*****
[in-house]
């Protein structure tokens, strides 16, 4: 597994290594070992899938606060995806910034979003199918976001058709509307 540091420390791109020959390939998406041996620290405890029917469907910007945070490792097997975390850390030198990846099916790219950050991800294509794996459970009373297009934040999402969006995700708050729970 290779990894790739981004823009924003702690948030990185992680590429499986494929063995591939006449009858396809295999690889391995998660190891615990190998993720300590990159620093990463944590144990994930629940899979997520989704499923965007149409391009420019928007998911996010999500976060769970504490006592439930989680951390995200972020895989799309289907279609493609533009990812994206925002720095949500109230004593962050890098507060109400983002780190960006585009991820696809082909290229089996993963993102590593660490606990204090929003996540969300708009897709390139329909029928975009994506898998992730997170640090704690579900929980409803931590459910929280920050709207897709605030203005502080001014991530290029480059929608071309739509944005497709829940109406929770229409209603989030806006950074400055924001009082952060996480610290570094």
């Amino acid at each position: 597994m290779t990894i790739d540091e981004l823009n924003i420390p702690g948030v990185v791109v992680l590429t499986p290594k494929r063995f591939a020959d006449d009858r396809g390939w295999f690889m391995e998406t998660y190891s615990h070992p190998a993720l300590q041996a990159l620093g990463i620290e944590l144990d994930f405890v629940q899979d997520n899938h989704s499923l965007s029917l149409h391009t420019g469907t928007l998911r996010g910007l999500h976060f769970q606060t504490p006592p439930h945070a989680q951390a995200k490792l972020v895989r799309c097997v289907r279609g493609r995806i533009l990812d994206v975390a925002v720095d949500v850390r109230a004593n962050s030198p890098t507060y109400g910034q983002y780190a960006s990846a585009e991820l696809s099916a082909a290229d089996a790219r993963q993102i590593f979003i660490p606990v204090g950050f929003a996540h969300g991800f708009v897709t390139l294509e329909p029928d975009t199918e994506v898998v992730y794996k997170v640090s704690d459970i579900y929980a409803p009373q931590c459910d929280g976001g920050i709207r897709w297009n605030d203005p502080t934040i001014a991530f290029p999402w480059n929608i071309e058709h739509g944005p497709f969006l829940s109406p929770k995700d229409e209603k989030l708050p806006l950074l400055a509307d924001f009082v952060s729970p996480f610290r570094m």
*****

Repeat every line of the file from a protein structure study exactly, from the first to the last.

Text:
[in-house]
């Protein structure tokens, strides 16, 4: 597994290594070992899938606060995806910034979003199918976001058709509307 540091420390791109020959390939998406041996620290405890029917469907910007945070490792097997975390850390030198990846099916790219950050991800294509794996459970009373297009934040999402969006995700708050729970 290779990894790739981004823009924003702690948030990185992680590429499986494929063995591939006449009858396809295999690889391995998660190891615990190998993720300590990159620093990463944590144990994930629940899979997520989704499923965007149409391009420019928007998911996010999500976060769970504490006592439930989680951390995200972020895989799309289907279609493609533009990812994206925002720095949500109230004593962050890098507060109400983002780190960006585009991820696809082909290229089996993963993102590593660490606990204090929003996540969300708009897709390139329909029928975009994506898998992730997170640090704690579900929980409803931590459910929280920050709207897709605030203005502080001014991530290029480059929608071309739509944005497709829940109406929770229409209603989030806006950074400055924001009082952060996480610290570094």
């Amino acid at each position: 597994m290779t990894i790739d540091e981004l823009n924003i420390p702690g948030v990185v791109v992680l590429t499986p290594k494929r063995f591939a020959d006449d009858r396809g390939w295999f690889m391995e998406t998660y190891s615990h070992p190998a993720l300590q041996a990159l620093g990463i620290e944590l144990d994930f405890v629940q899979d997520n899938h989704s499923l965007s029917l149409h391009t420019g469907t928007l998911r996010g910007l999500h976060f769970q606060t504490p006592p439930h945070a989680q951390a995200k490792l972020v895989r799309c097997v289907r279609g493609r995806i533009l990812d994206v975390a925002v720095d949500v850390r109230a004593n962050s030198p890098t507060y109400g910034q983002y780190a960006s990846a585009e991820l696809s099916a082909a290229d089996a790219r993963q993102i590593f979003i660490p606990v204090g950050f929003a996540h969300g991800f708009v897709t390139l294509e329909p029928d975009t199918e994506v898998v992730y794996k997170v640090s704690d459970i579900y929980a409803p009373q931590c459910d929280g976001g920050i709207r897709w297009n605030d203005p502080t934040i001014a991530f290029p999402w480059n929608i071309e058709h739509g944005p497709f969006l829940s109406p929770k995700d229409e209603k989030l708050p806006l950074l400055a509307d924001f009082v952060s729970p996480f610290r570094m």